So now we have Barack Obama’s plan for bringing the nation together after the election: If he gets his hands on the Department of Justice, Obama will use that power to prosecute his political opponents.
Democrats have howled for three years about the purported politicization of the Justice Department, claiming — in the absence of much evidence — that partisan considerations have affected decisions about whether to file charges in certain cases. This was the rationale behind the witch-hunts spearheaded by John Conyers, Henry Waxman, and Patrick Leahy over the Bush administration’s firing of seven district U.S. attorneys.
The Democrats’ vice-presidential nominee, Joe Biden, was caught the other day assuring the party faithful that an Obama administration “will not be stopped from pursuing any criminal offence” committed by Bush administration officials. He was simply echoing the party’s standard-bearer. Back in April, Obama told the Philadelphia Inquirer that he intended to have “my Justice Department and my attorney general immediately review” any information that might be used to justify an investigation of the president or his aides. Like Biden, Obama averred that “if crimes have been committed, they should be investigated.” The Little Green Footballs blog has even turned up an Obama campaign flier about Iraq, promising to “hold accountable any perpetrators of war crimes.”
The Democrats have an intractable problem: Their hard-Left base is at odds with a majority of Americans. Feelings vary widely and passionately about the decision to topple Saddam Hussein, about eavesdropping on our enemies, about interrogation tactics, and the like. Many citizens are uneasy about some or all of these measures; many others — more, we suspect — see increased vigilance as the necessary price of preventing new attacks on our nation. But across the political divide, there is a broad understanding among Americans that these disputes are political differences, not legal ones. They are the stuff of elections, not indictments. It is tyrannies and banana republics, not mature democracies, that criminalize policy disputes.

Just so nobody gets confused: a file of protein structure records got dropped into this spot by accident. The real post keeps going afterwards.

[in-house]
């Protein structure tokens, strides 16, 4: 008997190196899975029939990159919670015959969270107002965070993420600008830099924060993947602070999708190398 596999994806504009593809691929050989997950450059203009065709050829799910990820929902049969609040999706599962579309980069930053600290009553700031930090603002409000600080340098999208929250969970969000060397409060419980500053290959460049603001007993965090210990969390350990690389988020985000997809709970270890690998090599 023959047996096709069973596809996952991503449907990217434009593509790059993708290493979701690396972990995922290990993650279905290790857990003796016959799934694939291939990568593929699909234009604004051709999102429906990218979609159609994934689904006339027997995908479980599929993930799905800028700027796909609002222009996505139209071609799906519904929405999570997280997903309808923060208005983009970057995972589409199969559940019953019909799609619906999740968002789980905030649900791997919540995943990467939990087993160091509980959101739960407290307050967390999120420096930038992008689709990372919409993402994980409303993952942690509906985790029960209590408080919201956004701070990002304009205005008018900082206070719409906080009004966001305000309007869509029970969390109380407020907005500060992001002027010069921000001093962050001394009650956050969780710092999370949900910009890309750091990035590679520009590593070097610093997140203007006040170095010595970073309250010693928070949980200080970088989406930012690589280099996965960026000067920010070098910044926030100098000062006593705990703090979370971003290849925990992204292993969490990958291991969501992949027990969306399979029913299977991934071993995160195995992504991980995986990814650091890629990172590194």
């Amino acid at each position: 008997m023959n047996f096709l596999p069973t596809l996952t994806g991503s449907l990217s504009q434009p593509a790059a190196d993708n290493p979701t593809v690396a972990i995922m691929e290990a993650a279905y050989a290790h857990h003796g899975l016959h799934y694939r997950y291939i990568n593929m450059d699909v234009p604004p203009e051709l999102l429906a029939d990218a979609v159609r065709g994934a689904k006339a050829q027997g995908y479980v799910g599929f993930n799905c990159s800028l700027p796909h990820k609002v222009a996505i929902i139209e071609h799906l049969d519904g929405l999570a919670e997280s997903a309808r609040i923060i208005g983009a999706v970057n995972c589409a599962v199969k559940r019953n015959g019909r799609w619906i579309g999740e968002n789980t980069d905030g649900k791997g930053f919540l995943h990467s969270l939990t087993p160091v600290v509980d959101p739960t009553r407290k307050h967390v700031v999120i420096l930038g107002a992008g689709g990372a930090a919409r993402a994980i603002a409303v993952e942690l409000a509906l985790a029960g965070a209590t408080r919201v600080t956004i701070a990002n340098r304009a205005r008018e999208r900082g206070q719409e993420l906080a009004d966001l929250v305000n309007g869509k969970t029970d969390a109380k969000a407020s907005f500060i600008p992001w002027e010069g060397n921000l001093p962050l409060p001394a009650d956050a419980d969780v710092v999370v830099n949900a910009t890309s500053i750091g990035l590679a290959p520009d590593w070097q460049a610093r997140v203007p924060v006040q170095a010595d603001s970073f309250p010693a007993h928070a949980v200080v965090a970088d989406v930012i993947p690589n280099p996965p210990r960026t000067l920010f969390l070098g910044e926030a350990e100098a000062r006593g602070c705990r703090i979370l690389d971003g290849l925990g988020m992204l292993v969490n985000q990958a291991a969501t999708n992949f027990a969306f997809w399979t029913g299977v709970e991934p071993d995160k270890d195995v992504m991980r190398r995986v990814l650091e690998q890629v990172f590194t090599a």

Asked about instances of law-breaking, Biden tried to backtrack. He told Fox News that, as for any violations of law, he had “no evidence of any of that,” and that “no one’s talking about pursuing President Bush criminally.” Only a day earlier, Biden had told supporters in West Palm Beach, “In an Obama-Biden administration, we will not have an attorney general who blatantly breaks the law.” And with his hallmark opacity, Obama promises both to shun partisan witch-hunts and to pursue “high officials who knowingly, consciously broke existing laws.” To rally one’s supporters with baseless threats of criminal prosecution of their opponents is irresponsible.
We expect our executive officials to engage in vigorous debate and, when we are threatened by ruthless enemies, to make the difficult judgments they believe necessary for national security. Presidents are not above the law, but neither is Congress — which is why, for example, the Clinton Justice Department issued guidance explaining that it is the obligation of the president to ignore statutes that unconstitutionally encroach on executive powers necessary to protect the nation.
The ballot box is where we resolve the inevitable tension between Capitol Hill and the White House, between liberty and security. In large measure, that is what the upcoming election is about. If Obama is not content to fight the battle on those terms, if he intends to wield the president’s enormous police power against his political opponents, then he is not suited to be vested with that power.